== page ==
We recently launched our State Motion Metrics which helps users quickly assess their motion strategy and easily identify winning arguments. This is our first feature using a cutting-edge deep learning model. Lex Machina has released State Motion Metrics for the four Delaware state courts, including the Delaware Court of Chancery, as well as Los Angeles County Superior Court, with additional plans to roll out State Motion Metrics in more courts later this year.

How does your company’s rich expertise help uncover patterns with powerful analytics and machine learning?

We do the heavy lifting of reading, cleaning, categorizing, or fixing the many errors that raw litigation data contains. We use natural language processing and machine learning to enhance our litigation data. This is the first step in gathering raw information, reading and analyzing each court document, correcting erroneous data, and supplementing the missing data. We use signature block analyzers to update and add the correct law firms and attorneys to all the cases they worked on, even if they don’t appear on the face of the docket sheet.

But we go even further. To be completely confident in our analytics, we supplement our technology with the second step of human attorney review. Every single Lex Machina employee who reviews cases has a legal background. We use a cutting-edge deep learning model to create the new State Motion Metrics, and Lex Machina’s attorneys apply and test the model for accuracy and completeness.

The Importance Of Dynamic Rendering With Geoff Atkinson

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For episode 189 of The Search Engine Journal Show, I had the opportunity to interview Geoff Atkinson, Founder and CEO, Huckabuy.

Atkinson talks about dynamic rendering, how it helps search engines index JavaScript websites faster, and who can benefit from this solution.

What is dynamic rendering?

Geoff Atkinson (GA): Dynamic rendering is probably the biggest change Google’s made in maybe 10 years.

For them to actually offer, “we’ll crawl something that’s different than what the user experience is now, content and data all need to match up,” that’s big change for them.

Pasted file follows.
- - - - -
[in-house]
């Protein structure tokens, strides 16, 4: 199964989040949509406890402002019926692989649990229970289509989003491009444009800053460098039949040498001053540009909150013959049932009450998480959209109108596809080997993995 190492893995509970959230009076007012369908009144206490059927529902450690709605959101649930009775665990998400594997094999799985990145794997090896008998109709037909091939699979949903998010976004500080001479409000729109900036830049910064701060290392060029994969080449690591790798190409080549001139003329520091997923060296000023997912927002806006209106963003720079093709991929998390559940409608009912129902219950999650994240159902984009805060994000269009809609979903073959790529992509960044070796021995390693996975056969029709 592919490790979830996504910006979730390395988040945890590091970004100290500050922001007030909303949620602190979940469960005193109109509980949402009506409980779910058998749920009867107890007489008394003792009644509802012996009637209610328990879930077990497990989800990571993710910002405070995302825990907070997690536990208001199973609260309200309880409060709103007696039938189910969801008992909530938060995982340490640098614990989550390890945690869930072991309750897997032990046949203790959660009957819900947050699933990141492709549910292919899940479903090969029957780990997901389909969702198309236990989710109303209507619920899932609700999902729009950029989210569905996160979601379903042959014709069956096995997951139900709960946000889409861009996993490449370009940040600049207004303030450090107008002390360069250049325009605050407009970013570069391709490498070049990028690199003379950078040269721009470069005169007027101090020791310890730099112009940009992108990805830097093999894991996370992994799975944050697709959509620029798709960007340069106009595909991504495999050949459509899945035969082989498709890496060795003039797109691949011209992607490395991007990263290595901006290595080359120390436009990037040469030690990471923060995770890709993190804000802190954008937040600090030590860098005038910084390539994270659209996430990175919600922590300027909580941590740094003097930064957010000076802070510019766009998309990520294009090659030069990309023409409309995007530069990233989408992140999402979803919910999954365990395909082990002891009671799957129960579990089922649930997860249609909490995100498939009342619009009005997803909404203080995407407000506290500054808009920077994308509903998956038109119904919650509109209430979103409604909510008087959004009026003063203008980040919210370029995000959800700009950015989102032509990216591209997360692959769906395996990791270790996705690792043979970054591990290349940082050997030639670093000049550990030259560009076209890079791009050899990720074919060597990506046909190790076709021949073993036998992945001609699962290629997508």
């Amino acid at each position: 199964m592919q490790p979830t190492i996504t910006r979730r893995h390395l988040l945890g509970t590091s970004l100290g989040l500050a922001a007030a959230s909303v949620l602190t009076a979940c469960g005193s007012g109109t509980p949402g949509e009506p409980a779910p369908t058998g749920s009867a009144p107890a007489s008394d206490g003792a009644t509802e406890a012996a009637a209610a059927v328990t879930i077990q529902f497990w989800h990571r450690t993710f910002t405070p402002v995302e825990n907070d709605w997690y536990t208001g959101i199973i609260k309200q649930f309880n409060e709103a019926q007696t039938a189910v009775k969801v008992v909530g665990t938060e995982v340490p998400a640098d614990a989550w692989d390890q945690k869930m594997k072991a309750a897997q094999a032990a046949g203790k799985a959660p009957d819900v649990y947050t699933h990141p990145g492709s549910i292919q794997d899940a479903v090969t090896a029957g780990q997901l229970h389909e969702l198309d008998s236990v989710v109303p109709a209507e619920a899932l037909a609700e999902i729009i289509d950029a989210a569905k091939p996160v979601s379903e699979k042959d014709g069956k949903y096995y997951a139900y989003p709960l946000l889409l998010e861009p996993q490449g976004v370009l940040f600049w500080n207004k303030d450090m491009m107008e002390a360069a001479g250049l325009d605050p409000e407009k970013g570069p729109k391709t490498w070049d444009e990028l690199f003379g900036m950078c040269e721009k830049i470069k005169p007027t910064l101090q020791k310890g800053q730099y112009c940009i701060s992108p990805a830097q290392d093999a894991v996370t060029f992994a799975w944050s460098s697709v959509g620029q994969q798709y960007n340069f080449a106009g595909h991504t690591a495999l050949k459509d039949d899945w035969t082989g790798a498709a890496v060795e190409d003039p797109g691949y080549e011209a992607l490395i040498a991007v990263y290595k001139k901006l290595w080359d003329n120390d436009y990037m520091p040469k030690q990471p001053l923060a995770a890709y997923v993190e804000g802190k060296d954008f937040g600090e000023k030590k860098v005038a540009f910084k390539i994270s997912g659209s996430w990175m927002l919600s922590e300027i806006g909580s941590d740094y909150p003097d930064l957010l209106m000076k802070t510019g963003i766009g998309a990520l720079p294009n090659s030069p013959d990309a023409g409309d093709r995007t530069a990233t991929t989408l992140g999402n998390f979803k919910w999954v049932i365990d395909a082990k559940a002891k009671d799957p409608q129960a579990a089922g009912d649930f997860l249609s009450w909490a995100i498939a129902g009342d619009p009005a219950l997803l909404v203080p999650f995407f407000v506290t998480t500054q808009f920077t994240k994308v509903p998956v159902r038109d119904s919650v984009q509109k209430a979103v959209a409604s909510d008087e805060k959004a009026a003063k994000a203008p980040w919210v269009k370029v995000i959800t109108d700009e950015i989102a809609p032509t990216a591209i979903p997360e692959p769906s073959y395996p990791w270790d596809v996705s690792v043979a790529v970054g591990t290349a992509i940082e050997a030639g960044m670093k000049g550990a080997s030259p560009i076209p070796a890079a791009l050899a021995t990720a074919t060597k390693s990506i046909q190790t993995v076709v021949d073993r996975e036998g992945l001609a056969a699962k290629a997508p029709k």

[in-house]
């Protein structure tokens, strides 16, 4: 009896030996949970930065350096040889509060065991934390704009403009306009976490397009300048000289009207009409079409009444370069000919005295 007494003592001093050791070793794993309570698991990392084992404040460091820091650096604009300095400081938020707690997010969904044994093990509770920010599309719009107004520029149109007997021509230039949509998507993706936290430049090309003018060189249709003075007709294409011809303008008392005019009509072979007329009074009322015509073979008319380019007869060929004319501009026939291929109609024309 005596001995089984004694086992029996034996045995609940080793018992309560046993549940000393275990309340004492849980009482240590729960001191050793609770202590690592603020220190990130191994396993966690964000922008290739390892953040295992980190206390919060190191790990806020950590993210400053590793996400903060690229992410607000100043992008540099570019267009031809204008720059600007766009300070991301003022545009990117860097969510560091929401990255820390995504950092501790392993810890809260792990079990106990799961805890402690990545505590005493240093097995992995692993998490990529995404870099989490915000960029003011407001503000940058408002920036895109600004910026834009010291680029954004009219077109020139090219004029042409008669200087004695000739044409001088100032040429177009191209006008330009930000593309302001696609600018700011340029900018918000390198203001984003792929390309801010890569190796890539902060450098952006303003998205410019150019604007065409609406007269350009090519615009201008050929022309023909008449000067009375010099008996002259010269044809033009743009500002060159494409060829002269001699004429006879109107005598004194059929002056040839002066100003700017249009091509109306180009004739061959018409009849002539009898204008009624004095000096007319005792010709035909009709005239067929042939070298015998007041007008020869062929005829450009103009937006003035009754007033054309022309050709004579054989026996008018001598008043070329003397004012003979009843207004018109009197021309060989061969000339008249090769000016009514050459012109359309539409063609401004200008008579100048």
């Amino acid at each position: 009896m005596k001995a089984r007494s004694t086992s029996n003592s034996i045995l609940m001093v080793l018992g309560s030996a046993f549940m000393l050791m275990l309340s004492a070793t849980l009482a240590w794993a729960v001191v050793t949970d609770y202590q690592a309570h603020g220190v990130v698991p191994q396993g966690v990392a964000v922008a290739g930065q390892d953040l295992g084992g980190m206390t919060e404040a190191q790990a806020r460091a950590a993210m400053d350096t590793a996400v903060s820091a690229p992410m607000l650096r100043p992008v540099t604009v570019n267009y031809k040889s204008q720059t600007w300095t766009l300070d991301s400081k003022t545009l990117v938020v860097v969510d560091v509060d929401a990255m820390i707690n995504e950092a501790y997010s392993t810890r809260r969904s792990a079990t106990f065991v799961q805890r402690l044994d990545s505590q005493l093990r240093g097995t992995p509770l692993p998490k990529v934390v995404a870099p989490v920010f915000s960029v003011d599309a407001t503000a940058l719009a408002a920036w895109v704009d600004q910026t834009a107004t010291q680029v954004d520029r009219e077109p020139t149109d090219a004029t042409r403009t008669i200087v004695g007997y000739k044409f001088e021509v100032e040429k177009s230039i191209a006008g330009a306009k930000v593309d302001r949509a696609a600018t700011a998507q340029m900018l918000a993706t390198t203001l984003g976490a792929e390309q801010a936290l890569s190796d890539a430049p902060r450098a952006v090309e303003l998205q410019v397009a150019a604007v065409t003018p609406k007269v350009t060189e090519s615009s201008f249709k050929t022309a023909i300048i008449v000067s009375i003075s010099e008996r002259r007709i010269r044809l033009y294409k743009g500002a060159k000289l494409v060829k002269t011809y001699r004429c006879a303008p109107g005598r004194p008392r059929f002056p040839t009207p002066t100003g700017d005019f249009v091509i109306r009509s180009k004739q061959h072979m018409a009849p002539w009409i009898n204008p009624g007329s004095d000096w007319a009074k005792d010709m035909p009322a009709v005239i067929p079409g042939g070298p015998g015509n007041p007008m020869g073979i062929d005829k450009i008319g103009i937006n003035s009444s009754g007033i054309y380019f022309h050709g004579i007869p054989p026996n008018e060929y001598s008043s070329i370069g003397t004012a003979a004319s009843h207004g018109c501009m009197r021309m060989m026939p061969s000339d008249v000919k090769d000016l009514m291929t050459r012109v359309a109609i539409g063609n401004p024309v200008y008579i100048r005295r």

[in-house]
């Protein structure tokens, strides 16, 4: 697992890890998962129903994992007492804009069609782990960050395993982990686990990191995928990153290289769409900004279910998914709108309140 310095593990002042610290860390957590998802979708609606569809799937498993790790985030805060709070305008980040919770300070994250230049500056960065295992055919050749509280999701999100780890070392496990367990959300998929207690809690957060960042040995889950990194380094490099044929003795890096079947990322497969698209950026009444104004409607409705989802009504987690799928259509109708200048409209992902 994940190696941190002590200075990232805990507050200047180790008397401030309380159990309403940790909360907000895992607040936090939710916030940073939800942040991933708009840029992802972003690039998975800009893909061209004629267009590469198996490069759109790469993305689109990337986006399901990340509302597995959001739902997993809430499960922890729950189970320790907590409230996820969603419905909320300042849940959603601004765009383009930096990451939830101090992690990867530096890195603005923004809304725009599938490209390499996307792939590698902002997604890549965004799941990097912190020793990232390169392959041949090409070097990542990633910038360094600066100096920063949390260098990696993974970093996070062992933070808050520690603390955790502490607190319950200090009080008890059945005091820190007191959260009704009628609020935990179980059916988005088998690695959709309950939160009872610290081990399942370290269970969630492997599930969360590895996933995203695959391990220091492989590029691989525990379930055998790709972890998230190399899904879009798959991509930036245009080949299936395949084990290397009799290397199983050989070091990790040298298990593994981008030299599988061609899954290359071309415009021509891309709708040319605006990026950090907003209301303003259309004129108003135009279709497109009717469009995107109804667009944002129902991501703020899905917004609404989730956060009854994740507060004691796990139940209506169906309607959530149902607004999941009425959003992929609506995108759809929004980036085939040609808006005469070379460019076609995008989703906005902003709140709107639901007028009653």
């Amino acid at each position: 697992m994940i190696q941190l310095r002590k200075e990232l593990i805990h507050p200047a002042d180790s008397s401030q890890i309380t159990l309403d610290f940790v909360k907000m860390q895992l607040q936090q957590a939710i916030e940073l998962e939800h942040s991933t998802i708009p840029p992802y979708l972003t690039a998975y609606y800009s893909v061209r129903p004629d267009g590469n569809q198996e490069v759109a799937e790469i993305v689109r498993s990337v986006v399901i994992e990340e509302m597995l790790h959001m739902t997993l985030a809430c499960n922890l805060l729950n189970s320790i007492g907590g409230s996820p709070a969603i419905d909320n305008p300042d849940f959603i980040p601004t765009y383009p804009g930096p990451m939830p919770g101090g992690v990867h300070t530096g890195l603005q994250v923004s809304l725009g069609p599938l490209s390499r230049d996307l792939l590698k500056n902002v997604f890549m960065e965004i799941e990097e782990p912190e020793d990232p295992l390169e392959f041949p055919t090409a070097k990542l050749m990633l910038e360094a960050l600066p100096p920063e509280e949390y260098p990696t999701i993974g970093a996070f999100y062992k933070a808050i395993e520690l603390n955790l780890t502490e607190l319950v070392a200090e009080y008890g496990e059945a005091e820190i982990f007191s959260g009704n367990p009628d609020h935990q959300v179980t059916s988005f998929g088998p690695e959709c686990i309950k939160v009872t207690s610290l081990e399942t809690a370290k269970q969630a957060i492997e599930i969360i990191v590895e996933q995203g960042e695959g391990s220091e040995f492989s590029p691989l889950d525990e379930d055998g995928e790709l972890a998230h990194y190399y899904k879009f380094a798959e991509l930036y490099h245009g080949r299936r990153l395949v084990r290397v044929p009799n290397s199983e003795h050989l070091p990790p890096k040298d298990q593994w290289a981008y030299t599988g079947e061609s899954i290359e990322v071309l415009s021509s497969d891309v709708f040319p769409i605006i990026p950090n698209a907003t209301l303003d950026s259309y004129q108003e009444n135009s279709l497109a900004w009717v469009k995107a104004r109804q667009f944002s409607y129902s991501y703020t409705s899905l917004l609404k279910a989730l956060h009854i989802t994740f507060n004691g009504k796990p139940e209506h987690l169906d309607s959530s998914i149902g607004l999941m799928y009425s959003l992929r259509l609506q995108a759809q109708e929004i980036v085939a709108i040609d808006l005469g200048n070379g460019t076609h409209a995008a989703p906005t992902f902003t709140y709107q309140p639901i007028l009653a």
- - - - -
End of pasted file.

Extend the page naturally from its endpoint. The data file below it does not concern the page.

For years they were like, “you have to have the user experience be the same thing.”

Brent Csutoras (BC): For context, anything that was different previously was considered cloaking. Right?

GA: Correct. So dynamic rendering, it’s actually a pretty straightforward concept. It started with the difference between a mobile device and a desktop.

All it means is that our URL will render differently or dynamically based on what calls it.

So if you call a webpage from your mobile device, you’re going to get one experience.

If you call one from your desktop, you’re going to get a slightly different one.

Their big change was they said, well, now you can actually give a version for us.

And really, the reason for that is around the amount of JavaScript and front end dynamic technologies that have made it difficult for them to crawl and understand a site.

They basically said, “Here’s a way for us to keep it simple. Give us a simplified version and we’ll be able to crawl and index that much more efficiently than what the user’s experiencing.”

What would be an example of what dynamic rendering would actually do?

GA: I’d say the most famous JavaScript thing that really makes Google get caught up while crawling is actually chat boxes, personalization, tracking tags that are dynamic.

As soon as they hit JavaScript, they simply can’t crawl it with their HTML crawler. And so it goes to a rendering queue and a rendering queue takes quite a bit more processing time.

And a rendering queue is literally the same technology as your Chrome browser.

It’s just executing a page fully, allowing them to come in and actually crawl that dynamic content and it takes more processing time, so if you can strip that stuff out in a dynamically rendered version.

What are the other things that dynamic rendering will do for somebody’s website that they might not get otherwise?

GA: [Y]ou could have all the content resources in the world, but if Google can’t see that actual content, what good is it doing? So we see that a lot.

I think companies have bigger indexation issues than they have any idea because it’s kind of hard. You see the crawl stats, right? And you’re like, “Oh, they’re crawling me, I’m good.”

And you see that they’re downloading information but you don’t really know exactly what they’re downloading and how much of it, are they actually accessing the stuff that you’re working on.

All those problems just get eliminated. You get almost instantaneous, all the content is being indexed and content affects rankings and rankings affect traffic.